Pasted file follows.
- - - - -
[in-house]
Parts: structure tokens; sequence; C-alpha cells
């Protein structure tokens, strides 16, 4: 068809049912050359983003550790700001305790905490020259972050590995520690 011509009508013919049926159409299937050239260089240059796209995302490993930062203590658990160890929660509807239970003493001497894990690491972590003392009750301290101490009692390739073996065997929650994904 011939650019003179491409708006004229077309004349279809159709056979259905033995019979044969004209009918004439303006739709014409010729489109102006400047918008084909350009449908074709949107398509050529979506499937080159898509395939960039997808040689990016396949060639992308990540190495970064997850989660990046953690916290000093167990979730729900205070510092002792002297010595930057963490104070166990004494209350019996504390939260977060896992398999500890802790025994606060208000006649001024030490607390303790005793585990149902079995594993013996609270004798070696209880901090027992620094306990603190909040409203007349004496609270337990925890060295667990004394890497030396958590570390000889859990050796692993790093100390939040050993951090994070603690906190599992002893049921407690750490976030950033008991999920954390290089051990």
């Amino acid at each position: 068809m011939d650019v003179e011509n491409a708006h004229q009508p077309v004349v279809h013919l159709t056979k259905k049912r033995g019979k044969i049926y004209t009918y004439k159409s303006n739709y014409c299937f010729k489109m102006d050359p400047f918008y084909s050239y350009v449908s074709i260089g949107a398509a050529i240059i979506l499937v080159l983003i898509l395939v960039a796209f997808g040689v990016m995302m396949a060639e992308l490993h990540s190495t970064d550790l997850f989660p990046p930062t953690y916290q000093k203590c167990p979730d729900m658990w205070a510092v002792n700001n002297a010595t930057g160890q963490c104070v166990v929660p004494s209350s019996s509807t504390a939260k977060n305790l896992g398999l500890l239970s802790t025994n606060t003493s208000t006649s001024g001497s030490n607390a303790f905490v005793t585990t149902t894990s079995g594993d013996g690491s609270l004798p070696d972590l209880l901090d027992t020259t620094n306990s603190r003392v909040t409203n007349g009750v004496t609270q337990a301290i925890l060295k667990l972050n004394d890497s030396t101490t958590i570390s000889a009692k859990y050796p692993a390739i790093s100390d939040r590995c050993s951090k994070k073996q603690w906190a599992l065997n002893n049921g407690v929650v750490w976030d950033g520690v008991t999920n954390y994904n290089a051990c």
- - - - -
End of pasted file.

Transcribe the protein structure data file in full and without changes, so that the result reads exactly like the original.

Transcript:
[in-house]
Parts: structure tokens; sequence; C-alpha cells
């Protein structure tokens, strides 16, 4: 068809049912050359983003550790700001305790905490020259972050590995520690 011509009508013919049926159409299937050239260089240059796209995302490993930062203590658990160890929660509807239970003493001497894990690491972590003392009750301290101490009692390739073996065997929650994904 011939650019003179491409708006004229077309004349279809159709056979259905033995019979044969004209009918004439303006739709014409010729489109102006400047918008084909350009449908074709949107398509050529979506499937080159898509395939960039997808040689990016396949060639992308990540190495970064997850989660990046953690916290000093167990979730729900205070510092002792002297010595930057963490104070166990004494209350019996504390939260977060896992398999500890802790025994606060208000006649001024030490607390303790005793585990149902079995594993013996609270004798070696209880901090027992620094306990603190909040409203007349004496609270337990925890060295667990004394890497030396958590570390000889859990050796692993790093100390939040050993951090994070603690906190599992002893049921407690750490976030950033008991999920954390290089051990």
């Amino acid at each position: 068809m011939d650019v003179e011509n491409a708006h004229q009508p077309v004349v279809h013919l159709t056979k259905k049912r033995g019979k044969i049926y004209t009918y004439k159409s303006n739709y014409c299937f010729k489109m102006d050359p400047f918008y084909s050239y350009v449908s074709i260089g949107a398509a050529i240059i979506l499937v080159l983003i898509l395939v960039a796209f997808g040689v990016m995302m396949a060639e992308l490993h990540s190495t970064d550790l997850f989660p990046p930062t953690y916290q000093k203590c167990p979730d729900m658990w205070a510092v002792n700001n002297a010595t930057g160890q963490c104070v166990v929660p004494s209350s019996s509807t504390a939260k977060n305790l896992g398999l500890l239970s802790t025994n606060t003493s208000t006649s001024g001497s030490n607390a303790f905490v005793t585990t149902t894990s079995g594993d013996g690491s609270l004798p070696d972590l209880l901090d027992t020259t620094n306990s603190r003392v909040t409203n007349g009750v004496t609270q337990a301290i925890l060295k667990l972050n004394d890497s030396t101490t958590i570390s000889a009692k859990y050796p692993a390739i790093s100390d939040r590995c050993s951090k994070k073996q603690w906190a599992l065997n002893n049921g407690v929650v750490w976030d950033g520690v008991t999920n954390y994904n290089a051990c």